Black filmmakers, a black filmmaker and Black Adam: movies viewed

IS THAT BLACK ENOUGH FOR YOU? (2022) would double bill well with This Changes Everything as black film critic Elvis Mitchell points out that despite multiple black stars and directors proving their ability to generate profitable box office, neither their careers nor black film in general takes off the way they should.

While Mitchell looks back at early filmmakers such as Oscar Micheaux, the focus is on the 1960s, the blacksploitation era, the various stars (Harry Belafonte, Ivor Dixon, Sidney Poitier) and Mitchell’s own love/hate relationship with white film (“When a white man donned a bow tie and a dark jacket he was headed out for a glamorous evening, a black man was dressing for work as a servant.”). There’s a lot of debatable but not implausible speculation on how much blacksploitation affected white work, for example whether John Travolta in Saturday Night Fever amounts to “another Elvis Presley” (i.e., copying black style to advance a white career). Well worth the catching. “For most of the history of movies, studios have been content to leave black money on the table.”

I loved Jordan Peele’s Us and Get Out! so I was delighted his NOPE (2022) was streaming on Peacock. Not so delighted when I sat down and watched it … After a rain of objects from the sky (making me wondering if Peele is a fan of Charles Fort) kills a black rancher whose family provides trained animals and stunt work for films, his son and daughter struggle to keep the business a going concern. Then they sight what appears to be a UFO and set out to get conclusive film, confident a money shot can turn things around for them (based on my reading for Aliens Are Here, I’d say that would take a miracle shot, but I can believe they believe it).]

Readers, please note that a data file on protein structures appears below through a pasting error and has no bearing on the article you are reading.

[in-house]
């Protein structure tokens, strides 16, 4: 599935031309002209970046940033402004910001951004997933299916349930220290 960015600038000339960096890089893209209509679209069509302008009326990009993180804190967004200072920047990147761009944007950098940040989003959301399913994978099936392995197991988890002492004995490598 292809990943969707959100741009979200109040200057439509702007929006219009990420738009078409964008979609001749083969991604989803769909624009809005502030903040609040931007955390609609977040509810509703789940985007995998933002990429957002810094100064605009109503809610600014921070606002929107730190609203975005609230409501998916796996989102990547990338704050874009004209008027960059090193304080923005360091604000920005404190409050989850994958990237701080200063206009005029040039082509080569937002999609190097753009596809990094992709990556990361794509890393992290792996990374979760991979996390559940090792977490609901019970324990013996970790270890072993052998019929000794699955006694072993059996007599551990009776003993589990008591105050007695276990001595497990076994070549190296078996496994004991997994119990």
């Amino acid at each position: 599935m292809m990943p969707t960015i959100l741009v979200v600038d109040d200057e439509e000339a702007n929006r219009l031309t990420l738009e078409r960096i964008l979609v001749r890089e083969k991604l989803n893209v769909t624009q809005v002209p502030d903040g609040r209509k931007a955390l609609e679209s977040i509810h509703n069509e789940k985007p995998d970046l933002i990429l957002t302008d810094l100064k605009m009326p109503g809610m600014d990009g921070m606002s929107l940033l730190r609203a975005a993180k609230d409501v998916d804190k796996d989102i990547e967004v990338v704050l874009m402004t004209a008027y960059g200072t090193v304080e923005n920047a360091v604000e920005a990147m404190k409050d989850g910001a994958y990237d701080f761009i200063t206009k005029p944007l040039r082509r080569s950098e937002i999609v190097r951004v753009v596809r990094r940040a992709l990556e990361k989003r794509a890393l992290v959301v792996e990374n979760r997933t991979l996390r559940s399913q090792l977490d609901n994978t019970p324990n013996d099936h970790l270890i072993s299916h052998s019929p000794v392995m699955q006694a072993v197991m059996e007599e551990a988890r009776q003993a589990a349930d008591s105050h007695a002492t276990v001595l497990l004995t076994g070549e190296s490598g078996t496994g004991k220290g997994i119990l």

This is pretty to look at but it’s more a random collection of characters and ideas that never tie together: the story of a kid star and his freak experience with a chimpanzee is memorable but doesn’t connect up with the rest of the film. That could work in some films, but this is not one of them. “He’s right — that ain’t Oprah.”

Kahndaq archeologist Sarah Shahi summons BLACK ADAM (2022) back to life to save her son from Intergang, only for Dwayne Johnson’s Shazam-powered champion to spend most of the movie battling the Justice Society, including Pierce Brosnan’s Dr. Fate, before the real bad guy arrives for the climax. This is based on a plotline from Geoff Johns’ JSA plotline in the comics but it’s all wrong here, like introducing the Hulk in a movie and also introducing the Avengers as his antagonists with no explanation who they were. Some of Black Adam’s effortless super-stunts look great but they’re stuck in a mediocre movie. I discuss it more, and look at Black Adam’s comics career, over at Atomic Junkshop. “Life is the only path to death — well, that’s obvious.”

#SFWApro. All rights to images remain with current holders.

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